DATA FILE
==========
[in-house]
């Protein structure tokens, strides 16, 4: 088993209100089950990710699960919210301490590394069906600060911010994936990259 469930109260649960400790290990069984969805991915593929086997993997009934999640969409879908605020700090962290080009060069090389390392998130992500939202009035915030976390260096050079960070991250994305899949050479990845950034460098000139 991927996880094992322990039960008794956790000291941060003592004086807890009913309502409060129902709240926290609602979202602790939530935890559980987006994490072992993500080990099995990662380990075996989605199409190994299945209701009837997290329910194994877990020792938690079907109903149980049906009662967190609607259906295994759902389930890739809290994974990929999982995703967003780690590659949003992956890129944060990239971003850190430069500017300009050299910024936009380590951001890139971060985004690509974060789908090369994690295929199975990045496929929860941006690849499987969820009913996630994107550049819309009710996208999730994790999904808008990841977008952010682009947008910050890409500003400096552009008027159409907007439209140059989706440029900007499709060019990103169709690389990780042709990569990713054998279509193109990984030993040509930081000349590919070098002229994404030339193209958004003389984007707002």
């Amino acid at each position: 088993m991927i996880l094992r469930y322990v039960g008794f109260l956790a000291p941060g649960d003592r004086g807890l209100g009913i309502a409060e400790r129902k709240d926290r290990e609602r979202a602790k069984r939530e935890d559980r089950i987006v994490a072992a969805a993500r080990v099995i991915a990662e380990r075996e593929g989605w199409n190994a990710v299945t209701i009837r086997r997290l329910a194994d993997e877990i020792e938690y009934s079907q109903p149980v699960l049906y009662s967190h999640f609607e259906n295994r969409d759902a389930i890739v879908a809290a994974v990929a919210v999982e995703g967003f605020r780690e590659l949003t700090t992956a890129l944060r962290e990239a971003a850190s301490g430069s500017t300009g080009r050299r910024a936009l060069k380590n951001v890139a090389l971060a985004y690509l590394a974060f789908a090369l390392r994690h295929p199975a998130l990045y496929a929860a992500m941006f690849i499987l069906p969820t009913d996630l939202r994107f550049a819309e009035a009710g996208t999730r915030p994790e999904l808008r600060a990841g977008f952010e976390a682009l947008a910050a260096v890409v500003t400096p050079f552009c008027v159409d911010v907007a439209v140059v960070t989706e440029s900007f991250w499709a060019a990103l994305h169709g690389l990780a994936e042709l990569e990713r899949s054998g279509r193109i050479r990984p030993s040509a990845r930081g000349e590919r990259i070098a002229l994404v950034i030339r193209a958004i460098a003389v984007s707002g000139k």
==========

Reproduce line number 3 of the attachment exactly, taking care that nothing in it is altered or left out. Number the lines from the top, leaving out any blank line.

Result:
């Amino acid at each position: 088993m991927i996880l094992r469930y322990v039960g008794f109260l956790a000291p941060g649960d003592r004086g807890l209100g009913i309502a409060e400790r129902k709240d926290r290990e609602r979202a602790k069984r939530e935890d559980r089950i987006v994490a072992a969805a993500r080990v099995i991915a990662e380990r075996e593929g989605w199409n190994a990710v299945t209701i009837r086997r997290l329910a194994d993997e877990i020792e938690y009934s079907q109903p149980v699960l049906y009662s967190h999640f609607e259906n295994r969409d759902a389930i890739v879908a809290a994974v990929a919210v999982e995703g967003f605020r780690e590659l949003t700090t992956a890129l944060r962290e990239a971003a850190s301490g430069s500017t300009g080009r050299r910024a936009l060069k380590n951001v890139a090389l971060a985004y690509l590394a974060f789908a090369l390392r994690h295929p199975a998130l990045y496929a929860a992500m941006f690849i499987l069906p969820t009913d996630l939202r994107f550049a819309e009035a009710g996208t999730r915030p994790e999904l808008r600060a990841g977008f952010e976390a682009l947008a910050a260096v890409v500003t400096p050079f552009c008027v159409d911010v907007a439209v140059v960070t989706e440029s900007f991250w499709a060019a990103l994305h169709g690389l990780a994936e042709l990569e990713r899949s054998g279509r193109i050479r990984p030993s040509a990845r930081g000349e590919r990259i070098a002229l994404v950034i030339r193209a958004i460098a003389v984007s707002g000139k």